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bracing, acoustic power-trio free jazz featuring young Chicago-based powerhouse players Mike Forbes on tenor saxophonist and Andrew Scott Young bassist with the ever agitated WW on drums. a vinyl only release priced to move and limited to 300 copies only.
preview track 1 from this release
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ON TOUR SEPTEMBER 2010:
sat 11th - cincinatti - art damage lodge
sun 12th - pittsburg - gooskis w/ the body (providence)
mon 13 - baltimore - the bank
tues 14 - philly? - need paying gig HELP
weds 15 - bard college - smog
thurs 16 - new york - cake shop w/ aids wolf/an albatross
fri 17 - rochester - confirmed, venue TBA
sat 18 - cleveland - now that's class
sun 19th - chicago - reuben palace
American Free??? Without Americans? No Americans Allowed??? Free Music made by Americans? You decide!
Recorded in Chicago in March 2009, this vinyl outpouring of speed, intensity and timbral violence represents the first output by a volcanic new trio committed to pushing free music forms to a new level. Tenor saxophonist Mike Forbes pushes hard, his lines bursting with pressure and laser-like focus. Fans of the early Evan Parker/Peter Brotzmann school will love his approach, but he's no mere acolyte: Forbes' playing has a cruel, hard focus which is bloody with rage but totally controlled. He's not satisfied with biting the reed and squealing his brains out like an identikit free jazzer: his careful control of multiphonics and succinct phrasing reveals a shrewd and singular musical mind at work. Bassist Andrew Scott Young possesses a large, gutteral sound and he fills the cracks in the sax/drums assault with harmonic determination and an aware sense of overall structure. His lines always push the group forward and cohere the hyperactivity of the other musicians. Weasel Walter is obsessed with momentum. his dense bursts of detailed percussion drives the band towards total mania.
Check out the NOW sound of free jazz on this LP.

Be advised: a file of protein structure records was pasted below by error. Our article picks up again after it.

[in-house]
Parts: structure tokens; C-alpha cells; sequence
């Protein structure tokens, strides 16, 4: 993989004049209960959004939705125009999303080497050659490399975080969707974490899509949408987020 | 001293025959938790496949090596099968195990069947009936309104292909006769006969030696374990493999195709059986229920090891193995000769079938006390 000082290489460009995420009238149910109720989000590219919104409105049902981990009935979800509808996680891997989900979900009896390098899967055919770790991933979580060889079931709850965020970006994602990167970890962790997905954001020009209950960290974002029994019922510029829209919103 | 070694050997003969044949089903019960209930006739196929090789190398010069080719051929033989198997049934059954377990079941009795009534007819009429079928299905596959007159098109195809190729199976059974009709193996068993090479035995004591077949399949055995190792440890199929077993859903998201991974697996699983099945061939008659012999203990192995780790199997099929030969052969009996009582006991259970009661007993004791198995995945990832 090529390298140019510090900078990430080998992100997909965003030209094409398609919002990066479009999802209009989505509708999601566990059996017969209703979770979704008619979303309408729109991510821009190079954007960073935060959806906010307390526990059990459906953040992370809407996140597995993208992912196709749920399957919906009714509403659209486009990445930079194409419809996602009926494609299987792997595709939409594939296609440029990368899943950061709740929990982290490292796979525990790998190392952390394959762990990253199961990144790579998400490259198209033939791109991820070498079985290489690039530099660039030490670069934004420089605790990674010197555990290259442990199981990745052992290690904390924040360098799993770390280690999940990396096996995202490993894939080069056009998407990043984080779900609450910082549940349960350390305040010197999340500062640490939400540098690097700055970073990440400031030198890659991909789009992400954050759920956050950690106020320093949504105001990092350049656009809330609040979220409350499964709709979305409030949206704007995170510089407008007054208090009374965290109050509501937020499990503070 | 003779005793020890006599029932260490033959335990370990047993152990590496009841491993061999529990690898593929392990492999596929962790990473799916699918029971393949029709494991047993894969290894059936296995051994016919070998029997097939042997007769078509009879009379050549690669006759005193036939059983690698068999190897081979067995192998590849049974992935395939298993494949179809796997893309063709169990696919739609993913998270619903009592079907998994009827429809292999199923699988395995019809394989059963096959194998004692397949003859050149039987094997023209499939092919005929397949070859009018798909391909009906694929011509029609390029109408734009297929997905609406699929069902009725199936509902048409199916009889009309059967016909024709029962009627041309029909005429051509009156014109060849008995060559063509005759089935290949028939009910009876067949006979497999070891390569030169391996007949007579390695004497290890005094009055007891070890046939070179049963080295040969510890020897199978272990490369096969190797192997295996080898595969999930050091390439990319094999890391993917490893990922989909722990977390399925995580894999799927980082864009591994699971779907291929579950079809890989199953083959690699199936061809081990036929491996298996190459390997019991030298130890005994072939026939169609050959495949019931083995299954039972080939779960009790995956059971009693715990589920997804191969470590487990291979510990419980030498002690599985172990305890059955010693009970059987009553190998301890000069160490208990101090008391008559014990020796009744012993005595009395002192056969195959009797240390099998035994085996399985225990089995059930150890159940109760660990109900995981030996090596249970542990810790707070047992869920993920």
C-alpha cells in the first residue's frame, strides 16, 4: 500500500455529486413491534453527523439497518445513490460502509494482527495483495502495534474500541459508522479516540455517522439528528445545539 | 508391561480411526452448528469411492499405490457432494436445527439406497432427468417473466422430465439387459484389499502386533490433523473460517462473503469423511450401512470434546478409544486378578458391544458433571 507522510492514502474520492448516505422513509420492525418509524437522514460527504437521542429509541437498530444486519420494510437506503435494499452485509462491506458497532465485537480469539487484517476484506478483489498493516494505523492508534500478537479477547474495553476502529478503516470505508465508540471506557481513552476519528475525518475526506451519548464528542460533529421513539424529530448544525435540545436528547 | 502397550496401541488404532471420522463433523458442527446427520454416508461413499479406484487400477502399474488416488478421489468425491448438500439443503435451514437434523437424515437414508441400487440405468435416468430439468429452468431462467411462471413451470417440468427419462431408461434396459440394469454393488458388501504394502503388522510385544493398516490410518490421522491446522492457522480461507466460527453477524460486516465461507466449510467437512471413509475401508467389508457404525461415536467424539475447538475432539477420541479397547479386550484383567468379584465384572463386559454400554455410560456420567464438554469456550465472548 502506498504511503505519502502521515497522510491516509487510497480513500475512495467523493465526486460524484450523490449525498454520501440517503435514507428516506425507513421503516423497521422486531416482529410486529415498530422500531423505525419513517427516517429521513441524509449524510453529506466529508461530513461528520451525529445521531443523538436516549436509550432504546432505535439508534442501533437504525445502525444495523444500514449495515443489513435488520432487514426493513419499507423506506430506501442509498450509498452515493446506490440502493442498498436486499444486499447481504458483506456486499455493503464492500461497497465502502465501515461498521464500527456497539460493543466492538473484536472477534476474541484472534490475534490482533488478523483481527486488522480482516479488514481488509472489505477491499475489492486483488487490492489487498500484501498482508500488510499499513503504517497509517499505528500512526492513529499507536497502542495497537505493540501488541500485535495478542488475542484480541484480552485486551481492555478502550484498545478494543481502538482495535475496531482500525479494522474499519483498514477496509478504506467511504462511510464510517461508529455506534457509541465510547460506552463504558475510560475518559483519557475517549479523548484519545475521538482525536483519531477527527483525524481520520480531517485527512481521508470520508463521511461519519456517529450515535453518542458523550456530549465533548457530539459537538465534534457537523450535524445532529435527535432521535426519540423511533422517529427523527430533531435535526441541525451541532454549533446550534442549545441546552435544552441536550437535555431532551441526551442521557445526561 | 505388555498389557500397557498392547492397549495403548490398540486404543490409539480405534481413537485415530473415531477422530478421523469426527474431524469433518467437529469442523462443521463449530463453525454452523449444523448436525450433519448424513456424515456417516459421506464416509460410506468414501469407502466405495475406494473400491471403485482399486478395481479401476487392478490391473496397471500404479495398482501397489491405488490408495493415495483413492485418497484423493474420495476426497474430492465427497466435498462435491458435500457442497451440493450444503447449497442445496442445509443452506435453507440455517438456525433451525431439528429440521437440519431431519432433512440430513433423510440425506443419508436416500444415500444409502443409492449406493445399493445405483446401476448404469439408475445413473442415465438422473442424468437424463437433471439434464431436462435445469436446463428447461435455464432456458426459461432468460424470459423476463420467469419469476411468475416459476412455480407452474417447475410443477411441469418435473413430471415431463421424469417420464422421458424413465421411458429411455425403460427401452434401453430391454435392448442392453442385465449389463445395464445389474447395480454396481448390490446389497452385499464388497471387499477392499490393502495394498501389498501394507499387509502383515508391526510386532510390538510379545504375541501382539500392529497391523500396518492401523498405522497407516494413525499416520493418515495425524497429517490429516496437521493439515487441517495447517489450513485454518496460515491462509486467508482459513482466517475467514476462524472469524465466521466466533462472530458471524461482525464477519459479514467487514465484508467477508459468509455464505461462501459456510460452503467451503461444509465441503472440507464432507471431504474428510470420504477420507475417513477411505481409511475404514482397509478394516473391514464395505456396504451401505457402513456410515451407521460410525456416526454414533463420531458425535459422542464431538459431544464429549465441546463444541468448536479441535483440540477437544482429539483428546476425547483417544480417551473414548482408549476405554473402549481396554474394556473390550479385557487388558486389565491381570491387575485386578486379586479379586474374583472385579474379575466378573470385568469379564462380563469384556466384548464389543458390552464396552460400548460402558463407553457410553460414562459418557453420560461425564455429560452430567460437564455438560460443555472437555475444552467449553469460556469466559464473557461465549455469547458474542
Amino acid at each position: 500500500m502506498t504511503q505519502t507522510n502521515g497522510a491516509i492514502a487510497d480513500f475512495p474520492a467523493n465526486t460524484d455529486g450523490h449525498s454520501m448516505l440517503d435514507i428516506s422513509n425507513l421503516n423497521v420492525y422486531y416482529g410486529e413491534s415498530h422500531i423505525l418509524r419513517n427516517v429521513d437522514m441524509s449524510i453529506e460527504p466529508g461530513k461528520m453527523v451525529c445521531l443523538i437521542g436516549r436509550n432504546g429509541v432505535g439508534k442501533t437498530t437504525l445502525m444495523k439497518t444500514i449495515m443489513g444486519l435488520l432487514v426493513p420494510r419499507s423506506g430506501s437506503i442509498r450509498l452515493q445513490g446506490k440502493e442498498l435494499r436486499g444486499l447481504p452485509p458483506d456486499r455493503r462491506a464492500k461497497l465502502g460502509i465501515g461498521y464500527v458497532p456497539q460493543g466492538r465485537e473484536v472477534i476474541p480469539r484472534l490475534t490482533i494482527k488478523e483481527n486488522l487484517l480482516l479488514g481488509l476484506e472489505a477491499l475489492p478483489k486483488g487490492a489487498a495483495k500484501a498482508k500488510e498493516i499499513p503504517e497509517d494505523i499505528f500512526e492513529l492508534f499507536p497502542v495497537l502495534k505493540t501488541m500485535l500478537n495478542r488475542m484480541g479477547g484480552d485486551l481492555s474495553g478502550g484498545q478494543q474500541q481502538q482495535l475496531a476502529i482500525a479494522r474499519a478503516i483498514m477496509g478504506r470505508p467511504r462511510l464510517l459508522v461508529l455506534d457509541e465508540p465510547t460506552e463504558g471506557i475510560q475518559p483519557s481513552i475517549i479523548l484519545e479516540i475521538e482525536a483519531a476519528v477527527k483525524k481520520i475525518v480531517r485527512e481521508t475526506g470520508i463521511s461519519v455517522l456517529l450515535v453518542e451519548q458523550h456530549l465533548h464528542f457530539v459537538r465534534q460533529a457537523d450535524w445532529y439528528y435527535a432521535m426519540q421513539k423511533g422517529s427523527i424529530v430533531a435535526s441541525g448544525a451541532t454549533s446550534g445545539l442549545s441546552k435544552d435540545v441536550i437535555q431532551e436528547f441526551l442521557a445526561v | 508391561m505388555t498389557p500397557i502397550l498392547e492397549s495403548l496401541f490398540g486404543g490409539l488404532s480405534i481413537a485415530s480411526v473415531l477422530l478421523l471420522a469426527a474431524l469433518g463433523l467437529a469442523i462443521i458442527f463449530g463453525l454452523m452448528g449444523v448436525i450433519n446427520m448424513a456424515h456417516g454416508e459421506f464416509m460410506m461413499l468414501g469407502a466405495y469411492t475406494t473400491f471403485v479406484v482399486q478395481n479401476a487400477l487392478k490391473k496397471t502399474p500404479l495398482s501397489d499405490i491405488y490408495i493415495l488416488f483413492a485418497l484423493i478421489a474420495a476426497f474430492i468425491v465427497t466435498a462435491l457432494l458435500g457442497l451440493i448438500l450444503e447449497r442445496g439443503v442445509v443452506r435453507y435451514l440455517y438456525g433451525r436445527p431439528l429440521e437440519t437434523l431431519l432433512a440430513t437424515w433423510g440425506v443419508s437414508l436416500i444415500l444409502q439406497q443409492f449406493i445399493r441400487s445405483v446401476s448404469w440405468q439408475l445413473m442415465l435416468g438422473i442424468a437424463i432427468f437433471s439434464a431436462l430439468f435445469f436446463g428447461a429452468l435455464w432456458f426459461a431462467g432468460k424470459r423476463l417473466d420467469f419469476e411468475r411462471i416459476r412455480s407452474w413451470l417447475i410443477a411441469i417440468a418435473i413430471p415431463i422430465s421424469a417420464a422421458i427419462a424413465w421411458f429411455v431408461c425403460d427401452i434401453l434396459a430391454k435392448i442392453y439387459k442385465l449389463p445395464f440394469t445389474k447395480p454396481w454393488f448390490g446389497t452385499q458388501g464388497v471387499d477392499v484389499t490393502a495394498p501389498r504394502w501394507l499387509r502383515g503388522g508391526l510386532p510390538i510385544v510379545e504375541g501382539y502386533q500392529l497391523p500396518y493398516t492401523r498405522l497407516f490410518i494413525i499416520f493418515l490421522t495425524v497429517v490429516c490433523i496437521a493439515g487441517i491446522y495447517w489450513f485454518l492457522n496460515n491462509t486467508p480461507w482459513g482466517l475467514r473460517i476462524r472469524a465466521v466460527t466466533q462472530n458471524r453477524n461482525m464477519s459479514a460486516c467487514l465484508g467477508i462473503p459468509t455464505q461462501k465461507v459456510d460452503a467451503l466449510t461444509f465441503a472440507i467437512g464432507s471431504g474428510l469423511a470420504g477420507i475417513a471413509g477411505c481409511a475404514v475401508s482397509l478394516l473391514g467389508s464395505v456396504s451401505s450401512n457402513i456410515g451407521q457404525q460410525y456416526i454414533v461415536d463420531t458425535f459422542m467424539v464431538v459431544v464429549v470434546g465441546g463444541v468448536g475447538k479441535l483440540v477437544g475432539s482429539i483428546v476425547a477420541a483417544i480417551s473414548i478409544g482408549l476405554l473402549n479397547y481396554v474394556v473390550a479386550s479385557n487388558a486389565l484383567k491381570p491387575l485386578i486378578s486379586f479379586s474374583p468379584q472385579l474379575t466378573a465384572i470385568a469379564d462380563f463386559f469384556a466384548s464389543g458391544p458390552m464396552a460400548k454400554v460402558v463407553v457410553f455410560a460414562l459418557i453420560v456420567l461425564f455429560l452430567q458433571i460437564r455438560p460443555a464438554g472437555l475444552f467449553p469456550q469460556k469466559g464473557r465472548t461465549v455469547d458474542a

"The story goes that J. Edgar Hoover forbade that his limo ever make a left turn. Weasel Walter seems to have done something similar with his career as an improvising musician since moving to San Francisco. In contrast with the slow, maddening slide into frustration that marked his last years in Chicago, when he started running out of people to play with, things now move only uphill – Peter Evans, Henry Kaiser, Evan Parker, Marshall Allen, Damon Smith, and Mary Halvorson are just some of the talents with whom he’s collaborated. But this LP, made with two young unknowns, stands up to anything he’s done with the veterans. Weasel knew he would play with saxophonist Mike Forbes and bassist Andrew Scott Young before he knew what they sounded like; the first time they talked, Weasel asked what musicians he liked and Forbes said “no one.” Anyone familiar with early Flying Luttenbachers knows how that statement resonated with WW’s own youthful nihilism. “Red,” which covers all of side one, sounds like a good old-fashioned ESP free-for-all from a distance, all squalling sax and pummeling drums and barely-there bass. Get close and the details emerge – Forbes’ preference for short, gut-punching phrases over anything that might be mistaken for a tune, or Walters’ penchant for double-kickdrum barrages direct from the land of burning churches – that make the difference between “sounds like” and “our own sound.” On the flipside, “Yellow” and Blue” admit enough space into the mix for Young to pull out his bow and eviscerate a few oxen. Edition of 300, heavy paper sleeve, excellent clean black vinyl." - Bill Meyer